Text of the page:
Some operators in the real estate industry have urged Federal Government to enact and implement serious policies aimed at tackling housing deficit in the country.
They told newsmen in Lagos that government needed to create enabling environment and enact cogent policies that could trigger solution of the housing problem.
The experts frowned at the poor performance of the housing sector in 2018 and appealed to the incoming Buhari administration to exercise strong political will in ensuring speedy growth in the housing sector before the tenure elapsed.
According to them, the country’s growing population was not commensurate with increased housing supply, hence the deficit.
Prof. Timothy Nubi, Dean, Faculty of Environmental Science, University of Lagos, said that there was need for government to overhaul the land registration system by removing it from the constitution.
NAN reports that the existing land use law (The Land Use Act of 1978) empowered only the governor of a state the sole right to give assent to land titles.
Nubi said that removal of the Land Use Act from the constitution was the only way through which the country could have an effective land registration system.
Nubi said that efficient land registration system would enhance wealth generation, facilitate more housing developments and create investment opportunities.
According to him, many operators and companies have left the property industry dues to the difficulties encountered in the country’s land registration system.
“It will speed up processing of application for land titling by cutting-off unnecessary bureaucracies, financial demands, delays and other challenges encountered in the process.
Mr Ayo Adejumo, former Vice Chairman, Association of Town Planning Consultants of Nigeria (ATOPCON), suggested that government should educate the general public about land policies, individual responsibility and right of ownership.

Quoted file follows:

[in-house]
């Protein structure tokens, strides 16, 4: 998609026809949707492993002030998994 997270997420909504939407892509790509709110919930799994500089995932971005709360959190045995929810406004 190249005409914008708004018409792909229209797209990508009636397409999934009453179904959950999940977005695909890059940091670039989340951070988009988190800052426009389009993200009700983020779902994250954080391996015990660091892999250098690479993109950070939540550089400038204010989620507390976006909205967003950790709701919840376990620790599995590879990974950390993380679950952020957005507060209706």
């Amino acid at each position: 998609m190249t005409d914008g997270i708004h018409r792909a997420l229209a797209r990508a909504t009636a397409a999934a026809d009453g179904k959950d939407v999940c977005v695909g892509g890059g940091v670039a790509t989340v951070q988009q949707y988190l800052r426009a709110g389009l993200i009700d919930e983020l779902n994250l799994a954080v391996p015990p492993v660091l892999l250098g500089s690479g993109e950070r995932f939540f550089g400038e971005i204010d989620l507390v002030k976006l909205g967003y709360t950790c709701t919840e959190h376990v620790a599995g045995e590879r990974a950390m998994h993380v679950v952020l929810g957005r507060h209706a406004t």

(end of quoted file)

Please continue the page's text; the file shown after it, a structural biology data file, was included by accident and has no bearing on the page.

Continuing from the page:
Adejumo said there were some amendments to the land registration system without the notice of the general public.
He said that government should stimulate people’s interest in land title registration and conversion of customary titles to statutory right of occupancy by reducing the cost.
“Duplication of work, lack of consensus decision making process with professionals, lack of public awareness and transparency, have all combined with the weak rule of law to create a basis for corruption in the system,” he said.
Mr Kunle Awobodu, Chairman, Building Collapse Prevention Guild (BCPG), said that the mortgage sector should be looked at as a value chain by restructuring it to be effective.
Awobodu said that there would be no secondary mortgage market without a vibrant primary mortgage market.
He said that sustainability of housing developments relied on effectiveness of the mortgage system and lamented lack of political will toward housing development over the years.
According to him, most of the houses constructed over the years are beyond the reach of ordinary Nigerian citizens.
“For the betterment of the housing sector in future, the Federal Government should show strong commitment by exercising the political will and commitment to make the housing sector grow.
“It is unfortunate that Nigerian civil servants up till now cannot have opportunity of having the houses within their reach.’’